Hospitals take breath after the decline in infections in Spain | Society

Spanish hospitals are breathing again after the intense scourge of the fifth wave of coronavirus. There are just under 3,000 people hospitalized with covid and, specifically, in the intensive care units (ICU), the patients admitted this week were below a thousand: as of this Friday, there are still 837 infected by coronavirus in the state critical, but the numbers are already acceptable for health centers to resume ordinary activity. With the cumulative incidence at 14 days still decreasing —69 cases per 100,000 inhabitants— and the downward healthcare pressure, hospitals take their breath and set their sights on the coming months, when they will foreseeably converge the classic respiratory viruses, such as influenza or syncytial, with the coronavirus.

At the Vall d’Hebron hospital in Barcelona, ​​the largest in Catalonia, there are only 11 patients admitted to the ICU, explains Ricard Ferrer, head of Intensive Medicine at the health center. “We have had a very bad summer because Vall d’Hebron is a reference for extracorporeal oxygenation treatments [ECMO, por sus siglas en inglés] and to attend pregnant women with covid. We have had 51 pregnant women infected

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days and yesterday [por el jueves] we discharged the last one ”, explains the intensivist.

Non-covid patients are gaining ground again, also in the ICU, although some are collateral damage from the last wave: “The same thing happens in each wave: they stop coming to the hospital and, when we are down, they arrive late and with aggravated pathologies , such as heart attacks in advanced stages. We also have large burns or traumatic patients ”, adds Ferrer. In Vall d’Hebron, healthcare pressure has been reduced and the risk of virus transmission has also been reduced, so since last September 17, the hospital has once again allowed visitors and companions in consultations or interventions of patients without COVID.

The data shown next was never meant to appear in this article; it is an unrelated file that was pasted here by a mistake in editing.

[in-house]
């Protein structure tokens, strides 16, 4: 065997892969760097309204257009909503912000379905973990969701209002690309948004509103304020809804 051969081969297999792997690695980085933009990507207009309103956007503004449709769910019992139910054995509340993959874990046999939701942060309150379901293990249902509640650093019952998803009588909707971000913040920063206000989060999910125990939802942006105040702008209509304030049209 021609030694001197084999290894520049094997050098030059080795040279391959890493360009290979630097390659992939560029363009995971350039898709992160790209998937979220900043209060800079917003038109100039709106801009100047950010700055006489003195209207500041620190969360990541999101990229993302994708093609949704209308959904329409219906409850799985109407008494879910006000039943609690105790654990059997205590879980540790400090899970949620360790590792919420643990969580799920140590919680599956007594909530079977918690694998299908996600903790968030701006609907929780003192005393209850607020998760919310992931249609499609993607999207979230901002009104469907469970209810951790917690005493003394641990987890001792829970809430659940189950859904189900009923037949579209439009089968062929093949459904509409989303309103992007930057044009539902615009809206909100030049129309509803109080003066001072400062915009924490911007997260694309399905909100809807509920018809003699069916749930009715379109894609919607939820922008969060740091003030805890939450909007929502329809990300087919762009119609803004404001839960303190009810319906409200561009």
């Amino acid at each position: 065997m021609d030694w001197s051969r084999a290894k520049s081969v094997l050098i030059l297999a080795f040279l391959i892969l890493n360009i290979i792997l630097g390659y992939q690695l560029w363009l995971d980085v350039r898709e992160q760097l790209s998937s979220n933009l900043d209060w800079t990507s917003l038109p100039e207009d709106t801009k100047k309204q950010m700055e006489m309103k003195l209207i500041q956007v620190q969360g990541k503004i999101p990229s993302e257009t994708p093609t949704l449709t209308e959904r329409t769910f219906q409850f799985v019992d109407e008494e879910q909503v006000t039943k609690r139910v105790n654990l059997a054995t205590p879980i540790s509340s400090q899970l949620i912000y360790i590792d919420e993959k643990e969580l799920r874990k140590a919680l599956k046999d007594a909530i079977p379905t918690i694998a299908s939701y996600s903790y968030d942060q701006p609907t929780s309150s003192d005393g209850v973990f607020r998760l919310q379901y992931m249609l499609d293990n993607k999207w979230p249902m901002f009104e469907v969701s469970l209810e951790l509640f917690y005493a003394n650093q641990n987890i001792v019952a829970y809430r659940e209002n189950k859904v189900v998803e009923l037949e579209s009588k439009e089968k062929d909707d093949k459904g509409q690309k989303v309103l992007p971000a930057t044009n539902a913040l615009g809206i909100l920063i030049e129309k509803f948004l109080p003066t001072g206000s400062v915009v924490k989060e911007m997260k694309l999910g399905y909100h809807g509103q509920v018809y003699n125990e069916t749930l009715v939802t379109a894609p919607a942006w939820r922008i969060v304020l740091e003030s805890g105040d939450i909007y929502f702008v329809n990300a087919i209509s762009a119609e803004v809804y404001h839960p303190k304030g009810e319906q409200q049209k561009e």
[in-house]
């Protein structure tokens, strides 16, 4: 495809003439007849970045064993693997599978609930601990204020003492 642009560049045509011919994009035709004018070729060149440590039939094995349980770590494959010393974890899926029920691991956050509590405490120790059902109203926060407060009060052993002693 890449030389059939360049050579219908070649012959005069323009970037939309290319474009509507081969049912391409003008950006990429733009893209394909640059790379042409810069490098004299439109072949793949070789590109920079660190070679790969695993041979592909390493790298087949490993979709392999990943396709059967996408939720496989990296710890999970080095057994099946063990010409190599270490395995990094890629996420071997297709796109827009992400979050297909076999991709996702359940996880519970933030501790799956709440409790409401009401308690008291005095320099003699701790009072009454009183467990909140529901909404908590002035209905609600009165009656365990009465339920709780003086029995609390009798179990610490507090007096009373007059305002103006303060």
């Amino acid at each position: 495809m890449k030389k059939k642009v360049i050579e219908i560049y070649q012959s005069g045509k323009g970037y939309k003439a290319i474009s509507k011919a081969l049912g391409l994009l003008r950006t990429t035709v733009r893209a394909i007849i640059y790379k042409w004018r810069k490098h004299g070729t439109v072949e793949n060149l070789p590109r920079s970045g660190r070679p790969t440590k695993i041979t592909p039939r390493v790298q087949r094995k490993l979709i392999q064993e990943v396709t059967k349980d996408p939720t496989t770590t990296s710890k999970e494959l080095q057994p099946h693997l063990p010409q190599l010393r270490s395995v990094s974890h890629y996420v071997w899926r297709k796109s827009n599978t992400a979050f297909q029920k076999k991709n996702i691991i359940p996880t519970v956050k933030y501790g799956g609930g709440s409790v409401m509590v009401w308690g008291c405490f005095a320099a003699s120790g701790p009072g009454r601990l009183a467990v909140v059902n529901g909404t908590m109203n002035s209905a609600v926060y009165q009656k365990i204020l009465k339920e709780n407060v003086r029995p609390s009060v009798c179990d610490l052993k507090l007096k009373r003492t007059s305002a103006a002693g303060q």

The situation of relative calm is repeated in most hospitals, agrees Rosario Amaya, head of the ICU and medical director of the Virgen del Rocío in Seville: “The situation is now favorable, we have 11 patients with covid. What we have had in the last wave, above all, are pregnant women and deniers who have not been vaccinated, ”says the doctor. Surgical activity at the center has resumed its pre-pandemic rhythm and, although there are contingency plans prepared to face an eventual regrowth, “work is being done to move towards normality,” says the specialist, and to recover all ordinary activity.

The declining epidemic curve and high vaccination rates – 76.6% of the Spanish population has completed the vaccination regimen – has led to this relaxation of the situation in hospitals, which on August 9, in the middle of the fifth wave, had more than 10,000 hospitalized with covid. At that time, in addition, 22% of the available ICU beds were occupied by patients infected with coronavirus – more than 2,000 people. Occupancy now in critical places is 9.2%.

Marta Sánchez Celaya, deputy medical director of the Gregorio Marañón Hospital in Madrid, points out that the hospital’s situation runs parallel to the path taken by the epidemic curve: “When incidence falls, income falls. We have 15 patients in the ICU with covid, they are fifth wave patients. Of the patients admitted, we had 80% who were not vaccinated due to various circumstances ”, he points out. Also in the emergency department, covid activity has fallen and the cases detected last week (68) have been reduced by half in the last seven days (27).

Other viruses

Professionals now look with concern to the next few weeks. With winter on the horizon, health workers predict the return of seasonal respiratory viruses, classics of the winter months, such as the flu, which mainly affects the elderly and people with high vulnerability, and the respiratory syncytial virus, which causes bronchiolitis in the smallest kids. It will be a “challenge”, Celaya points out, to manage the coexistence of the three microorganisms and correctly identify the reason for consultation. That is, knowing how to distinguish if the respiratory consultation is due to covid, which requires specific isolation, or due to one of the other viruses.

Amaya, for her part, admits that the hospital is “on alert for what may come”, although she trusts that the use of the mask will persist, the protection measure that helped to circumvent, to a large extent, the experts point out. flu virus last winter. “We are waiting for what may come, but we hope it is not like the other waves, that when it seemed that we were already breathing a little, another wave was coming,” laments the medical director of Virgen del Rocío.

Facing winter, Ferrer aspires to “have already achieved functional control of the pandemic”, a scenario that would facilitate the management of healthcare pressure, although he assumes that the intensity with which the respiratory viruses will arrive “is unknown” and also admits his concern about the panorama that opens in the coming weeks.

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